a 'new star' -- a previously faint or invisible star which explodes, thus suddenly increasing in brightness
an explosion in a binary star system composed of a main-sequence star and a white dwarf
a star that suddenly becomes tens of thousands of times brighter in a matter of days, and then gradually fades
a star that suddenly brightens to many times the magnitude that it formerly was in a short period of time
a star that suddenly increases greatly in brightness and then slowly fades, but may continue to exist for some time
a star that suddenly increases greatly in brightness, then slowly fades back to its normal appearance over a period of months
a star that suddenly increases in brightness and then within a few months or years grows dim
a strong, rapid increase in the brightness of a star
a sudden increase in luminosity of a star, usually in the magnitide of thousands of times its original brightness
a sudden outburst of light coming from an old main-sequence star
a thermonuclear explosion that occurs on the surface of a white dwarf star in a double star system
a thermonuclear explosion triggered when mass is transferred from a star onto the surface of a white dwarf
a white dwarf (an old, shrunken star which has used up its nuclear fuel) which is in a close, mutual orbit with a larger star
( pl. novae) The sudden brightening of a white dwarf that is accreting hydrogen-rich matter from a nearby companion star. The brightening may be due to explosive hydrogen burning on the white dwarf's surface (called a classical nova) or the gravitational energy released during the crashing of matter from an accretion disk onto the white dwarf (dwarf nova).
These are a type of cataclysmic variable caused charactrised by a brightening of up to 10 magnitudes within several days. They are caused by a thermonuclear eplosion of material that has accreted onto a white dwarf in a close binary system. Unlike a supernova explosion the white dwarf remains after the explosion and can accrete more material from its companion so that the process is repeated after many thouands of years.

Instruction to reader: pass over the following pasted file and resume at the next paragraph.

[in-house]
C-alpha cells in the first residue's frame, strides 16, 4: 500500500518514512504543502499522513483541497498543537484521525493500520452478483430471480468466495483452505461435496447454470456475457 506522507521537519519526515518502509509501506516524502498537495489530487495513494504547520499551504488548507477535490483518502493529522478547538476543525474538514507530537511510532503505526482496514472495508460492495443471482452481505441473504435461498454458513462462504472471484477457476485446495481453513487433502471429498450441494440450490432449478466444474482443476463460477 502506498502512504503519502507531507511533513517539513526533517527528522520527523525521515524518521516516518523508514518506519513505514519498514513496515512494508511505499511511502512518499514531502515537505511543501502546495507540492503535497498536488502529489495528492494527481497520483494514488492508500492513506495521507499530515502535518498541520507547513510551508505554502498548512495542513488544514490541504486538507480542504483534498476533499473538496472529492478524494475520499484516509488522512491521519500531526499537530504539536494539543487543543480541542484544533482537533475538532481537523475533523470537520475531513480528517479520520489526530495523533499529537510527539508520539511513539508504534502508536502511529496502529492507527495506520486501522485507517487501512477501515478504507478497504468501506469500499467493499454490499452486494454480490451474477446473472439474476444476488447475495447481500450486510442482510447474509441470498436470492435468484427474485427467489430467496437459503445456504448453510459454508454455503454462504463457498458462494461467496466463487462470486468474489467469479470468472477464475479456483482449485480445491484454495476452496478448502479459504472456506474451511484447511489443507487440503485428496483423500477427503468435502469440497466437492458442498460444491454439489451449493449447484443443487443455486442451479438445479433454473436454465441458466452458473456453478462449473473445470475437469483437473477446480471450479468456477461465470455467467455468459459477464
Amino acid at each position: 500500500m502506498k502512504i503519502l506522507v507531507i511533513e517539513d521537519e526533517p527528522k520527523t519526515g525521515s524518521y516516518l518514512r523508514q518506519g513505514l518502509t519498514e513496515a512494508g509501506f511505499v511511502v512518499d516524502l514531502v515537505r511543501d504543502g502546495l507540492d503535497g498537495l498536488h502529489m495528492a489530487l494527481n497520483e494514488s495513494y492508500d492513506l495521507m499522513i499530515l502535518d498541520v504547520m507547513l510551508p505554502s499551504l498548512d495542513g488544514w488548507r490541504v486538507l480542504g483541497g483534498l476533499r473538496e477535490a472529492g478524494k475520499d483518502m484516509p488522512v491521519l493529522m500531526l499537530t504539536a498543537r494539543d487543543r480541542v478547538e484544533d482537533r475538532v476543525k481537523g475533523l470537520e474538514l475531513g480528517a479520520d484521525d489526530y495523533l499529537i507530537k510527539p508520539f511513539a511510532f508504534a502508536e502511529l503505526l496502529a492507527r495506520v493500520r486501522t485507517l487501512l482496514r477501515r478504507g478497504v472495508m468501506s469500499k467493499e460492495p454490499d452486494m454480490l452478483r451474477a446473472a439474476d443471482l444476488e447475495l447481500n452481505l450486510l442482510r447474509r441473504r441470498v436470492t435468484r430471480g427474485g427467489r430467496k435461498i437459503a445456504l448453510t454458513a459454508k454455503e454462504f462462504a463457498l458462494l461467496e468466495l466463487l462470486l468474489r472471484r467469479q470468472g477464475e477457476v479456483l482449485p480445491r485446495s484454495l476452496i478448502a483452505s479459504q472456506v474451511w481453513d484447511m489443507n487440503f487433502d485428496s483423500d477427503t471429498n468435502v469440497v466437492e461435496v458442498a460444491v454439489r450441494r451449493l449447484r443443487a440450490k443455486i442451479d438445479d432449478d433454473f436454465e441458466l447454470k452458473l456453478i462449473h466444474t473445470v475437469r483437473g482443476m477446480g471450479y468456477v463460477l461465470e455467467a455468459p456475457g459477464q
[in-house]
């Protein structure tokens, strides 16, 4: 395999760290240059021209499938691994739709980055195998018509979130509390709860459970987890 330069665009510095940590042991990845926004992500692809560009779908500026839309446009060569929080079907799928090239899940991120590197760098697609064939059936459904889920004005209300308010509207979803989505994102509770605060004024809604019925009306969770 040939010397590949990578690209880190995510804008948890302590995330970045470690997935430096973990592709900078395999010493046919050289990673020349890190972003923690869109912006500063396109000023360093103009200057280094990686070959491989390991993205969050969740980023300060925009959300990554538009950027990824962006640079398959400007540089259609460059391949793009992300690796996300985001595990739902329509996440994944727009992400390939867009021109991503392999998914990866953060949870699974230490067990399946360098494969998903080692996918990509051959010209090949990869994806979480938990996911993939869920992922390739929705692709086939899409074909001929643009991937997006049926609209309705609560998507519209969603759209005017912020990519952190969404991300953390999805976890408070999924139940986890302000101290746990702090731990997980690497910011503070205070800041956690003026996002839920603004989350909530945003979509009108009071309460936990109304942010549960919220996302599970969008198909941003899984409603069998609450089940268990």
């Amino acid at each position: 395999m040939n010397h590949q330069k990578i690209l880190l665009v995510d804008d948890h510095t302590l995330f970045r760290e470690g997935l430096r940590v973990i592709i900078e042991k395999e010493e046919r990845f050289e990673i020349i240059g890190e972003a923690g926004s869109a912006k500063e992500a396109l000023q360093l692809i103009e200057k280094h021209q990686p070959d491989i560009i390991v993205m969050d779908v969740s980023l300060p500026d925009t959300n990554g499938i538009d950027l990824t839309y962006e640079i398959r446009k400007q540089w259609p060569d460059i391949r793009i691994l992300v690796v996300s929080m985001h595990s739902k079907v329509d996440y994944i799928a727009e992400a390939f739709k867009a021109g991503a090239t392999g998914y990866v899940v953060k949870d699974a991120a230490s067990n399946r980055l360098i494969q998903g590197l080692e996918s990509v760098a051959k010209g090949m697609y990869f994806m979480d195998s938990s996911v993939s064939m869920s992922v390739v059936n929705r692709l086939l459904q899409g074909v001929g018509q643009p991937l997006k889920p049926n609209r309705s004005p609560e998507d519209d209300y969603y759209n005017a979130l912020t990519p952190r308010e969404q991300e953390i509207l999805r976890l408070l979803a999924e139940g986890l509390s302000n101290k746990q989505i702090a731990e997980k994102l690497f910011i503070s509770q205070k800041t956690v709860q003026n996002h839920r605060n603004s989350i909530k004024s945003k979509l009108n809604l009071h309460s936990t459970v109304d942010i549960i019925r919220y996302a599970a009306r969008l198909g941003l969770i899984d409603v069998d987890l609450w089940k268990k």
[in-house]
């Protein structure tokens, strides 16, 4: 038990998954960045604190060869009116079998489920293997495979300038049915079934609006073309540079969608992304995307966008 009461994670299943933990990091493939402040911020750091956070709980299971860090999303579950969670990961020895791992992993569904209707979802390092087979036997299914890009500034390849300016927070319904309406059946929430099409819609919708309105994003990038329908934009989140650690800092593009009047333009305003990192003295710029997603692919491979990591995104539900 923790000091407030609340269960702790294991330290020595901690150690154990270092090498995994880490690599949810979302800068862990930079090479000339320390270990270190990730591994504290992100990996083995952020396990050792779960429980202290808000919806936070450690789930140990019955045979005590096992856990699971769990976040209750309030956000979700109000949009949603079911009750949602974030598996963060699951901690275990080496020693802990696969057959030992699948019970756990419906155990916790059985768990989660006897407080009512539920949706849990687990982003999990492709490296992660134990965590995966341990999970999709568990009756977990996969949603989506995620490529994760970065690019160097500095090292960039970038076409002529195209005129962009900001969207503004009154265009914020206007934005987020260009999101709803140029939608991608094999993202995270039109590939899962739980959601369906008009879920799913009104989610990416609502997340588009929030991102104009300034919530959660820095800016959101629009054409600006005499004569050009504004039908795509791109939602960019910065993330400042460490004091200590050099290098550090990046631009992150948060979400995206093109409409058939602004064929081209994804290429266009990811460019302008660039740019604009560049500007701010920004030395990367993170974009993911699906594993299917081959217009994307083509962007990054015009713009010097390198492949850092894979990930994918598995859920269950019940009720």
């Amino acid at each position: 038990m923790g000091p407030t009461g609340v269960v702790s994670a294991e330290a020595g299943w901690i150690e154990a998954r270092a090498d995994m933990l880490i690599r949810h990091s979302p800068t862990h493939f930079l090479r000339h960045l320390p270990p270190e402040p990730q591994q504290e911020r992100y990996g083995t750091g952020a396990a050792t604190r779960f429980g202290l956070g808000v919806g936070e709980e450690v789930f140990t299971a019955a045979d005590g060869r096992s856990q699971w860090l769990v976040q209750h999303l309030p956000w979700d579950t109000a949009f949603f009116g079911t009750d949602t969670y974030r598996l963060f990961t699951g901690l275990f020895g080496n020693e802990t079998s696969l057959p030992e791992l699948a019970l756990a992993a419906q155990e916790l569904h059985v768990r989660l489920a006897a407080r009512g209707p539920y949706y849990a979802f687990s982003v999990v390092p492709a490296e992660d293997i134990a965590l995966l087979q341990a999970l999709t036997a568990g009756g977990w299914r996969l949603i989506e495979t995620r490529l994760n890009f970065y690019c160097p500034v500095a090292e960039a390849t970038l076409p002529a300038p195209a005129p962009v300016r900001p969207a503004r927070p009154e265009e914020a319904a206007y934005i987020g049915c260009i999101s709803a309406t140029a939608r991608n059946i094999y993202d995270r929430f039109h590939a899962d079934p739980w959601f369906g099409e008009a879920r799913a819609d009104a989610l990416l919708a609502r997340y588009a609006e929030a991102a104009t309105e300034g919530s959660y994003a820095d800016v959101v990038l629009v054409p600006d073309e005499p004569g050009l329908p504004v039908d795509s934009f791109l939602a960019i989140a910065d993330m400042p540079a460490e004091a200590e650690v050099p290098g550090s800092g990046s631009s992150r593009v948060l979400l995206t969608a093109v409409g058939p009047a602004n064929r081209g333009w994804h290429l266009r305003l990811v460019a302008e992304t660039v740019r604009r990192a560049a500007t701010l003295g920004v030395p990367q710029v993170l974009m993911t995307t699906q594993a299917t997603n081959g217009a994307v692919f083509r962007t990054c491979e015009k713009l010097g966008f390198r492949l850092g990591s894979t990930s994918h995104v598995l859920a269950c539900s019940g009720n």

A break of red and blue stars followed by a ring of silver sparked reports.
a stellar explosion of a red giant star, ending in a planetary nebula and a white dwarf.
A star that suddenly flares in brightness by a factor of hundreds of thousands
A star that abruptly increases in brightness by a factor of a million. A nova is caused in a binary star system where hydrogen-rich material is transferred to the surface of a white dwarf until sufficient material and temperatures exist to kindle explosive nuclear fusion.
Nova simply means new, an apt name for stars which seem to suddenly to appear and then fade. In fact they are not new stars but phenomena which occur in binary systems and which are somewhat similar to type I supernovae white dwarf gains mass from its companion star. The layer of hydrogen and helium builds up until it reaches a temperature where fusion reactions can occur. The layer then burns off very quickly, because the layer does not expand with increasing temperature, due to degeneracy. This sudden flash is what can be observed.